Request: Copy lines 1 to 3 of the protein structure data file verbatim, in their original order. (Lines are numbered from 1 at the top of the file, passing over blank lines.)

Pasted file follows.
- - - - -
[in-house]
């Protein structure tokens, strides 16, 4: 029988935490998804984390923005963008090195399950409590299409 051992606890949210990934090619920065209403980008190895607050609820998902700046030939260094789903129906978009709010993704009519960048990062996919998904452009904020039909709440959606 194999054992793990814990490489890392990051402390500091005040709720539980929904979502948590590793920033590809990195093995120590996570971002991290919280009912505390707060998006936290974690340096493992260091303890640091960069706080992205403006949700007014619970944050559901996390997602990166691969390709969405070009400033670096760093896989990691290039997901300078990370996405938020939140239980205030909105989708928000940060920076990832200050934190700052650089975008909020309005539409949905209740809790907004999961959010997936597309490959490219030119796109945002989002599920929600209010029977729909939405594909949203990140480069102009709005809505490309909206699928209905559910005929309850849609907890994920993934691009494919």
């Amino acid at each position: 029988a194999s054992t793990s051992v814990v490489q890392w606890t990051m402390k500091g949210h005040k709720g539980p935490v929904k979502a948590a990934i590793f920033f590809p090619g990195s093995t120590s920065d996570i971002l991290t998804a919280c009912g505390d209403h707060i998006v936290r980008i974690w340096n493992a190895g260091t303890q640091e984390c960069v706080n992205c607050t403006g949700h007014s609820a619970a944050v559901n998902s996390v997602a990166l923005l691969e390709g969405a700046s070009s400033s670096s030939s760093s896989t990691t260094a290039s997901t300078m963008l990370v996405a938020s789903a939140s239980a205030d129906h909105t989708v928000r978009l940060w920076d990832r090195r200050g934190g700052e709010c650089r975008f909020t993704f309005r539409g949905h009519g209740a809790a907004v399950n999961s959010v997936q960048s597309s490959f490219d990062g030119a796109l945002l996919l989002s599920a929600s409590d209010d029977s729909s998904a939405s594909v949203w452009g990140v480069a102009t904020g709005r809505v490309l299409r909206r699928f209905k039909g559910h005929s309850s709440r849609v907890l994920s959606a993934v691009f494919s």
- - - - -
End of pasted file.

[in-house]
């Protein structure tokens, strides 16, 4: 029988935490998804984390923005963008090195399950409590299409 051992606890949210990934090619920065209403980008190895607050609820998902700046030939260094789903129906978009709010993704009519960048990062996919998904452009904020039909709440959606 194999054992793990814990490489890392990051402390500091005040709720539980929904979502948590590793920033590809990195093995120590996570971002991290919280009912505390707060998006936290974690340096493992260091303890640091960069706080992205403006949700007014619970944050559901996390997602990166691969390709969405070009400033670096760093896989990691290039997901300078990370996405938020939140239980205030909105989708928000940060920076990832200050934190700052650089975008909020309005539409949905209740809790907004999961959010997936597309490959490219030119796109945002989002599920929600209010029977729909939405594909949203990140480069102009709005809505490309909206699928209905559910005929309850849609907890994920993934691009494919």
């Amino acid at each position: 029988a194999s054992t793990s051992v814990v490489q890392w606890t990051m402390k500091g949210h005040k709720g539980p935490v929904k979502a948590a990934i590793f920033f590809p090619g990195s093995t120590s920065d996570i971002l991290t998804a919280c009912g505390d209403h707060i998006v936290r980008i974690w340096n493992a190895g260091t303890q640091e984390c960069v706080n992205c607050t403006g949700h007014s609820a619970a944050v559901n998902s996390v997602a990166l923005l691969e390709g969405a700046s070009s400033s670096s030939s760093s896989t990691t260094a290039s997901t300078m963008l990370v996405a938020s789903a939140s239980a205030d129906h909105t989708v928000r978009l940060w920076d990832r090195r200050g934190g700052e709010c650089r975008f909020t993704f309005r539409g949905h009519g209740a809790a907004v399950n999961s959010v997936q960048s597309s490959f490219d990062g030119a796109l945002l996919l989002s599920a929600s409590d209010d029977s729909s998904a939405s594909v949203w452009g990140v480069a102009t904020g709005r809505v490309l299409r909206r699928f209905k039909g559910h005929s309850s709440r849609v907890l994920s959606a993934v691009f494919s």